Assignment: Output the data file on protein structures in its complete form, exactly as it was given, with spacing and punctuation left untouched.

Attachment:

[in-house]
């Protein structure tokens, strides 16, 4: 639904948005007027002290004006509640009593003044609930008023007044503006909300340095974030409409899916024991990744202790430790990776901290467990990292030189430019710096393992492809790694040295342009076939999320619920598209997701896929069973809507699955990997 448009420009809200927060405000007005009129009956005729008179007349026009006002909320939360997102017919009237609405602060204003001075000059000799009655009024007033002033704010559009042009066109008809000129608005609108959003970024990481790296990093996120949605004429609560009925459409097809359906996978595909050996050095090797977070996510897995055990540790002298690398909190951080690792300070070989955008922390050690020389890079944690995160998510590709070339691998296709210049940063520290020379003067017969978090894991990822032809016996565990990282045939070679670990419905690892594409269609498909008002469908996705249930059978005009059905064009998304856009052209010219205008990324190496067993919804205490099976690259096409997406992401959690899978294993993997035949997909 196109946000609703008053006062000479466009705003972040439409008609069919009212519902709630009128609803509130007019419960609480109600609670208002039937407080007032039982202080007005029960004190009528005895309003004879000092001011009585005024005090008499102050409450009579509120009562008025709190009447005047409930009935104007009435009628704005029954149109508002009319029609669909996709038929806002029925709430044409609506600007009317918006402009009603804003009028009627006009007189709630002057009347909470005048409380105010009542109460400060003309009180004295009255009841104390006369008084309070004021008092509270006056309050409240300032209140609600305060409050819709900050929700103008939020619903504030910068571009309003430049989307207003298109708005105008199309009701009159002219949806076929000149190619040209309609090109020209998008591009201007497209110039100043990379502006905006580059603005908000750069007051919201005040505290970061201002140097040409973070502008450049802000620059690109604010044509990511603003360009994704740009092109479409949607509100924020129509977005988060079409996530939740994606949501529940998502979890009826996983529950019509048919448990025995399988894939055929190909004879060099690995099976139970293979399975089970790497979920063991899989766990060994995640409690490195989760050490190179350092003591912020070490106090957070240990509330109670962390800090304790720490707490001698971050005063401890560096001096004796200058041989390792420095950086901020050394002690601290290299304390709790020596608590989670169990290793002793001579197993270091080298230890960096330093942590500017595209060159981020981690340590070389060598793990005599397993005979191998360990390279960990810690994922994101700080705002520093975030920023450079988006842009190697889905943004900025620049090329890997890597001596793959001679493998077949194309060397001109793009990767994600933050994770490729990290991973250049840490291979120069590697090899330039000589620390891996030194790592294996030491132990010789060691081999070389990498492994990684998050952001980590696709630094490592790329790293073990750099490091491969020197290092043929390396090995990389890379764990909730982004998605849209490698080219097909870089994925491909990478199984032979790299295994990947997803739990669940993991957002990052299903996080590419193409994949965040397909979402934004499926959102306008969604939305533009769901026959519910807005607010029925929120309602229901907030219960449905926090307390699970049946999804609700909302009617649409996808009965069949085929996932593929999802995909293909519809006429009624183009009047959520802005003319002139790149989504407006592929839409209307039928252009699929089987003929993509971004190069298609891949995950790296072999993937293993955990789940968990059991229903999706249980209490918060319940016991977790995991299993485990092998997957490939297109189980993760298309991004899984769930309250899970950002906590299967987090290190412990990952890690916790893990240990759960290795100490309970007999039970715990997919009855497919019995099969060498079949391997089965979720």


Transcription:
[in-house]
């Protein structure tokens, strides 16, 4: 639904948005007027002290004006509640009593003044609930008023007044503006909300340095974030409409899916024991990744202790430790990776901290467990990292030189430019710096393992492809790694040295342009076939999320619920598209997701896929069973809507699955990997 448009420009809200927060405000007005009129009956005729008179007349026009006002909320939360997102017919009237609405602060204003001075000059000799009655009024007033002033704010559009042009066109008809000129608005609108959003970024990481790296990093996120949605004429609560009925459409097809359906996978595909050996050095090797977070996510897995055990540790002298690398909190951080690792300070070989955008922390050690020389890079944690995160998510590709070339691998296709210049940063520290020379003067017969978090894991990822032809016996565990990282045939070679670990419905690892594409269609498909008002469908996705249930059978005009059905064009998304856009052209010219205008990324190496067993919804205490099976690259096409997406992401959690899978294993993997035949997909 196109946000609703008053006062000479466009705003972040439409008609069919009212519902709630009128609803509130007019419960609480109600609670208002039937407080007032039982202080007005029960004190009528005895309003004879000092001011009585005024005090008499102050409450009579509120009562008025709190009447005047409930009935104007009435009628704005029954149109508002009319029609669909996709038929806002029925709430044409609506600007009317918006402009009603804003009028009627006009007189709630002057009347909470005048409380105010009542109460400060003309009180004295009255009841104390006369008084309070004021008092509270006056309050409240300032209140609600305060409050819709900050929700103008939020619903504030910068571009309003430049989307207003298109708005105008199309009701009159002219949806076929000149190619040209309609090109020209998008591009201007497209110039100043990379502006905006580059603005908000750069007051919201005040505290970061201002140097040409973070502008450049802000620059690109604010044509990511603003360009994704740009092109479409949607509100924020129509977005988060079409996530939740994606949501529940998502979890009826996983529950019509048919448990025995399988894939055929190909004879060099690995099976139970293979399975089970790497979920063991899989766990060994995640409690490195989760050490190179350092003591912020070490106090957070240990509330109670962390800090304790720490707490001698971050005063401890560096001096004796200058041989390792420095950086901020050394002690601290290299304390709790020596608590989670169990290793002793001579197993270091080298230890960096330093942590500017595209060159981020981690340590070389060598793990005599397993005979191998360990390279960990810690994922994101700080705002520093975030920023450079988006842009190697889905943004900025620049090329890997890597001596793959001679493998077949194309060397001109793009990767994600933050994770490729990290991973250049840490291979120069590697090899330039000589620390891996030194790592294996030491132990010789060691081999070389990498492994990684998050952001980590696709630094490592790329790293073990750099490091491969020197290092043929390396090995990389890379764990909730982004998605849209490698080219097909870089994925491909990478199984032979790299295994990947997803739990669940993991957002990052299903996080590419193409994949965040397909979402934004499926959102306008969604939305533009769901026959519910807005607010029925929120309602229901907030219960449905926090307390699970049946999804609700909302009617649409996808009965069949085929996932593929999802995909293909519809006429009624183009009047959520802005003319002139790149989504407006592929839409209307039928252009699929089987003929993509971004190069298609891949995950790296072999993937293993955990789940968990059991229903999706249980209490918060319940016991977790995991299993485990092998997957490939297109189980993760298309991004899984769930309250899970950002906590299967987090290190412990990952890690916790893990240990759960290795100490309970007999039970715990997919009855497919019995099969060498079949391997089965979720």